Christianity claims that God is just. Setting universalism (i.e. the theory that all are ultimately saved, that none go to hell) and annihilationism (i.e. the theory that those who do not go to heaven do not go to hell either, but rather are annihilated) aside, Christianity also claims that at the end of one’s life one either enjoys an eternity in heaven or suffers an eternity in hell. These claims, it is often argued, conflict. How can a just God treat human beings in this way?

The argument is most naturally cast as a problem relating to the proportionality of justice. Just rewards and just punishments are proportional to whatever it is that is being rewarded or punished. The just punishment for murder is greater than the just punishment for slander because murder is a greater crime that slander.

Whatever it is that determines whether one is rewarded in heaven or punished in hell—be it faith, works, or a combination of the two—is something that comes in degrees. One can have more faith or less faith, more good works or less good works.

In order for the rewards and punishments for faith or works to just, then, these rewards and punishments must admit of degrees. One with greater faith or greater works deserves better than one with lesser faith or lesser works, and a just system must recognise this; people must be rewarded or punished to greater and lesser degrees.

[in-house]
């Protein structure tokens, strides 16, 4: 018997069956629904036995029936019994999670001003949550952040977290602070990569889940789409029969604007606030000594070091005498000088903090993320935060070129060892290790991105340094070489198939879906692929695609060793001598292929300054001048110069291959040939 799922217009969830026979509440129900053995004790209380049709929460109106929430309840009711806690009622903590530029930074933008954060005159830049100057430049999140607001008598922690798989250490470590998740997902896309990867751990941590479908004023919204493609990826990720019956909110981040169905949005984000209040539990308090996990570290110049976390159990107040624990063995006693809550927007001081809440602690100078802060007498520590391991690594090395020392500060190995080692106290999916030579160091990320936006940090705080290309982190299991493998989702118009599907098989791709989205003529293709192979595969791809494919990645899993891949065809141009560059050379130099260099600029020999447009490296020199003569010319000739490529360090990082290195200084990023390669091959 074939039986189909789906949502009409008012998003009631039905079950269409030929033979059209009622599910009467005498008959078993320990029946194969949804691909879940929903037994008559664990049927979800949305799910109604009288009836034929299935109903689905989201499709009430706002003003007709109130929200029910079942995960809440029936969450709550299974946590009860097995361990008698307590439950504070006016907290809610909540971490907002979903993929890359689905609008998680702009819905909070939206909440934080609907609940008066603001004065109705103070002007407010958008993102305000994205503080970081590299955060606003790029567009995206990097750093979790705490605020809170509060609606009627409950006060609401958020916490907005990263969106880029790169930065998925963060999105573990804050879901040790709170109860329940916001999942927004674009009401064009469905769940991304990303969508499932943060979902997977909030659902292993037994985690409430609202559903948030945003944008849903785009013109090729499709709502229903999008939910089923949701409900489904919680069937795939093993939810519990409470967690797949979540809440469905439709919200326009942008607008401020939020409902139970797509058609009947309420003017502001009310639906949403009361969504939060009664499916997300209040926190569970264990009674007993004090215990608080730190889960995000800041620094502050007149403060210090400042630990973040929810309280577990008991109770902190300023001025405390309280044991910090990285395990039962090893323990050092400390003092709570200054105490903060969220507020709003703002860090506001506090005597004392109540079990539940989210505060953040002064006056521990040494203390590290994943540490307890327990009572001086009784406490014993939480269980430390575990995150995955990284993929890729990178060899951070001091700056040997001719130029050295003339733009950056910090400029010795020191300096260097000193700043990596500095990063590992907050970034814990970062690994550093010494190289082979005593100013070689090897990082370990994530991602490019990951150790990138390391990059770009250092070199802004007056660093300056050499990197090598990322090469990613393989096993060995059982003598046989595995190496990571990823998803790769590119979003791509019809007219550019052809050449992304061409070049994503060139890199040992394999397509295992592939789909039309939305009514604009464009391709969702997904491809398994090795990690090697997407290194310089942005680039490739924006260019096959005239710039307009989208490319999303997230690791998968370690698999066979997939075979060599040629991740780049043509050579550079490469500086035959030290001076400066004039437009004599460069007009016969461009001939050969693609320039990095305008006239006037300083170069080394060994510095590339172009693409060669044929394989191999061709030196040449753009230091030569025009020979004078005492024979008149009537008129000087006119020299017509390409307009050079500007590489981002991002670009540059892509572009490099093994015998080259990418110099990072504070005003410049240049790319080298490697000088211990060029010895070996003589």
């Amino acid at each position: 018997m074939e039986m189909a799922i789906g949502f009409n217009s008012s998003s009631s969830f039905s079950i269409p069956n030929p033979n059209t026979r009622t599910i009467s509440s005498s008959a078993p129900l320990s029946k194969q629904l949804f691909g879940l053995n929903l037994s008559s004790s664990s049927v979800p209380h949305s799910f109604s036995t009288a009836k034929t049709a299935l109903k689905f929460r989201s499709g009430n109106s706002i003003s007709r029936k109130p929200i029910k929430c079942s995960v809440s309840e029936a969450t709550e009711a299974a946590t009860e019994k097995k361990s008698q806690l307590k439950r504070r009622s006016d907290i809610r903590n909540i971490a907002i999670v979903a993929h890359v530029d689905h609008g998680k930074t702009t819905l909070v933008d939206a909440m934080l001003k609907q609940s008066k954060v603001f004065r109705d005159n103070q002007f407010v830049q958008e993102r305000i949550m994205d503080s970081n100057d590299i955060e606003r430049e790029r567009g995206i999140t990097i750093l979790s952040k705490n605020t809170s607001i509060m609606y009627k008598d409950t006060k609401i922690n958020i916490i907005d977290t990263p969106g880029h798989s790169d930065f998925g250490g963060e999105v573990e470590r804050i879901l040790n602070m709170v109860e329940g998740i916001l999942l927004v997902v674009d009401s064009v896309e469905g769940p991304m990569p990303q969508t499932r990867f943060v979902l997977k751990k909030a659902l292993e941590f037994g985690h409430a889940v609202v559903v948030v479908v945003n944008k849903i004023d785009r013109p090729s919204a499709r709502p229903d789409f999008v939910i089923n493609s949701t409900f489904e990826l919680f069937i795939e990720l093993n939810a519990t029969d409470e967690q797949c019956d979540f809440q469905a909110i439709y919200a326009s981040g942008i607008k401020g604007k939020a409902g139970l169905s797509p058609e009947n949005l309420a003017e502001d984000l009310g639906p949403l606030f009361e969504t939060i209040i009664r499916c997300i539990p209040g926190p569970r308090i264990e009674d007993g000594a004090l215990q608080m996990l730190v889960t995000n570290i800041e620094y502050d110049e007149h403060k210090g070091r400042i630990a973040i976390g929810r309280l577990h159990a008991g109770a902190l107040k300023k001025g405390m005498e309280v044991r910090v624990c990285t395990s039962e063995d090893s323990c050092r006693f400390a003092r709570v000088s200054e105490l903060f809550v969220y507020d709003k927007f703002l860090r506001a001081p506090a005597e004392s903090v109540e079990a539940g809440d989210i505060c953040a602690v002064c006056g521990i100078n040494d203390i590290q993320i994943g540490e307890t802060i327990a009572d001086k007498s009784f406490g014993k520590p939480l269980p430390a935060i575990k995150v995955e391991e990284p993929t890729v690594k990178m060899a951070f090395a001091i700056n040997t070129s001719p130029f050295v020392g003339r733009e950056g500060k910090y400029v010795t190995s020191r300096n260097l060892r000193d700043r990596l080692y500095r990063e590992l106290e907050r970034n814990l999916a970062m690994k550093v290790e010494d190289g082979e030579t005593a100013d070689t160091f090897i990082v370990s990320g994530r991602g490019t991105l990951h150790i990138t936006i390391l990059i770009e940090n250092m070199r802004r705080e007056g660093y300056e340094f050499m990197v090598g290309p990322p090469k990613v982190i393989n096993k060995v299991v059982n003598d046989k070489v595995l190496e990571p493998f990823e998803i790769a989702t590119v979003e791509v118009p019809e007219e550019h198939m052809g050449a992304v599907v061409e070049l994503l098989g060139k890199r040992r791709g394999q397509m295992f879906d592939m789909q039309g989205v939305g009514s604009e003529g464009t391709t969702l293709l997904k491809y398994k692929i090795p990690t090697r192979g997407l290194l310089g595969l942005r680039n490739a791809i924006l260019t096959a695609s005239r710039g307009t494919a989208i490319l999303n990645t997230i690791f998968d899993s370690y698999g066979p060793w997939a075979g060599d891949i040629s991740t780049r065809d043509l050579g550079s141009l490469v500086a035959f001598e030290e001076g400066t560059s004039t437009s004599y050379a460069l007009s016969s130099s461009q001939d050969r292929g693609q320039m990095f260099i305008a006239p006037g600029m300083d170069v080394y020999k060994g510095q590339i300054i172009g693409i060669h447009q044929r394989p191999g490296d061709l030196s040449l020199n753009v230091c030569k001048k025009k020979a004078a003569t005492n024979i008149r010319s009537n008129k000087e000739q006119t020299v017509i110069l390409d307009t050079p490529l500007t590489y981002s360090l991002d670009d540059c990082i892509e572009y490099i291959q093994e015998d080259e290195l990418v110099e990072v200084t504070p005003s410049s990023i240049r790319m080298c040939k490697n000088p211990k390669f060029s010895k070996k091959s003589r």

Heaven and hell, though, are both all or nothing affairs; they do not admit of degrees: if one is admitted to heaven, then one receives an infinitely great reward; if one is condemned to hell then one receives an infinitely great punishment. On the Christian system, then, there is nothing between an infinitely great reward and an infinitely great punishment. There is no sensitivity to degrees of virtue or of sin.

God’s policy of sending some to heaven and some to hell, then, seems to be inconsistent with his treating us justly. If the Christian view of the afterlife is correct, then God cannot be just.